|the dangerous lives of altar boys (2002)|
director: peter care
emile hirsch, kieran culkin, jena malone, jodie foster
There’s a flippant but mostly accurate saying that, of all the arts, the one movies share the most with isn’t literature, or theatre, or painting, but comic books. Director Peter Care tries to bring these close cousins together in The Dangerous Lives of Altar Boys, and reminds us - accidentally but thankfully - that movies will always be a superior form of storytelling to a certain kind of comic book.
Set in the moral swamp of the 1970s, the story of Francis (Emile Hirsch) and Tim (Kieran Culkin) is hardly unique - two bright and creative boys rebelling against the supposedly harsh and unjust discipline of a Catholic school, personified by the sinister, peg-legged Sister Assumpta (Jodie Foster, bringing her full repertoire of thin-lipped, unblinking acting style into play.)
Francis and Tim have an active fantasy life based on superhero comics, which take on a life of their own, launching full animated sequences that are supposed to parallel the real-life storyline. Francis is also exploring a new facet of his life with Margie, a pretty classmate with the kind of dark sexual secret that thrives in any story set in the 70s. Not surprisingly, he’s being subtly forced to choose between his old friend and his new girlfriend, a choice that, rather unoriginally, is meant as one between an immature worldview of heroes and villains, and a more mature, compromised, but realistic one.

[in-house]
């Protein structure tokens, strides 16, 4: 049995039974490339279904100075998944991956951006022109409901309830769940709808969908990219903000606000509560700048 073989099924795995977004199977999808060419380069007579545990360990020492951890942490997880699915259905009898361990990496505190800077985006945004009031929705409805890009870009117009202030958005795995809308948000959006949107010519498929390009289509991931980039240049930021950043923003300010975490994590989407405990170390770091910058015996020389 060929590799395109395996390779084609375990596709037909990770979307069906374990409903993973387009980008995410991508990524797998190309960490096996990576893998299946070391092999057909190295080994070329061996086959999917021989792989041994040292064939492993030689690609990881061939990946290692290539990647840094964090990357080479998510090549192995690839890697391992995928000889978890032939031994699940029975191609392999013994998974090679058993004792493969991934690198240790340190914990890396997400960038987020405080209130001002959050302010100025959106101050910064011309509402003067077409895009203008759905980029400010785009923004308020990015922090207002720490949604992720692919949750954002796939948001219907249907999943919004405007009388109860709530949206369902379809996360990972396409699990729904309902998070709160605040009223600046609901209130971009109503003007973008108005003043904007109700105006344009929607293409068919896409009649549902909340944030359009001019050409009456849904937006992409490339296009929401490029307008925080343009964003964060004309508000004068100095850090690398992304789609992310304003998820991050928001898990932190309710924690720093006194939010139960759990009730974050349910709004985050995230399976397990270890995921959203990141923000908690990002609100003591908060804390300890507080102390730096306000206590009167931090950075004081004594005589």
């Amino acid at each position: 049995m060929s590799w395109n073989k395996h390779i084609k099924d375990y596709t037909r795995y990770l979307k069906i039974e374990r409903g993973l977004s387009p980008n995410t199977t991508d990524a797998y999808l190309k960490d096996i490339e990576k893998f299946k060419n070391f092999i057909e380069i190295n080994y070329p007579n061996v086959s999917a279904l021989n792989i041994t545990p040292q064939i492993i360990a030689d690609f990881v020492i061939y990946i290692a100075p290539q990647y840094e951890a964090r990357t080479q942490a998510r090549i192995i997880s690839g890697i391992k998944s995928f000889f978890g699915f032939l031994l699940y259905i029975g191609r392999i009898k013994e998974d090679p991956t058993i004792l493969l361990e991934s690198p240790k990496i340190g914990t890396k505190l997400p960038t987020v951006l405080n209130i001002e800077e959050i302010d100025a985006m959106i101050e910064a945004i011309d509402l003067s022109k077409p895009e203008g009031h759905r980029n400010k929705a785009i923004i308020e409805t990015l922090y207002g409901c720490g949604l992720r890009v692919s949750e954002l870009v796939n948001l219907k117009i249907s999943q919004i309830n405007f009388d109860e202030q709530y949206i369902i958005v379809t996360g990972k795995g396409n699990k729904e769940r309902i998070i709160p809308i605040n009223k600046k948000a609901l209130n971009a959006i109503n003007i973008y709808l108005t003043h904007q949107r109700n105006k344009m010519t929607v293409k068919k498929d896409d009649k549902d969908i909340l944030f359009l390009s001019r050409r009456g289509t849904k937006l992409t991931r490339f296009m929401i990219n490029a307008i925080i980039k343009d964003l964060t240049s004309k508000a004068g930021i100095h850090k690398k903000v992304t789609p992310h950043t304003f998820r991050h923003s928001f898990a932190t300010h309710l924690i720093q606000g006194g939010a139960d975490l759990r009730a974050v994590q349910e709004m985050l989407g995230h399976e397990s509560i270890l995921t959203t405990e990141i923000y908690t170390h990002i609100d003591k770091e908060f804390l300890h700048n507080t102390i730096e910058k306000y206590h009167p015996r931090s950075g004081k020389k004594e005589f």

The animated sequences, by comic book auteur Todd McFarlane, are tedious and trite, distilled from the most overblown and graceless aspects of “classic” Marvel/DC comic art. As Tim, Kieran Culkin does a fantastic job of portraying the kind of melodramatic, even paranoid, yet charismatic boy who’d find this gruesome, operatic world more compelling than any other. As Margie, Jena Malone is just as good, full of the morbid hothouse sexuality of certain young girls, exactly the kind of thing that would attract a boy like Francis.
For some reason, the 70s have become the cinematic equivalent of a free-fire zone, a place of purely gray ethical shades, just far enough in the past and recognizably not today, where teenagers can act with minimal parental interference. The tragedy that overwhelms Tim, Francis and Margie leaves the survivors apparently mostly unscathed, prepared to absorb their trauma without apparent consequence. It’s quite a bit forced, unsatisfying and false, and shares more with comic books than with any version of life as we know it.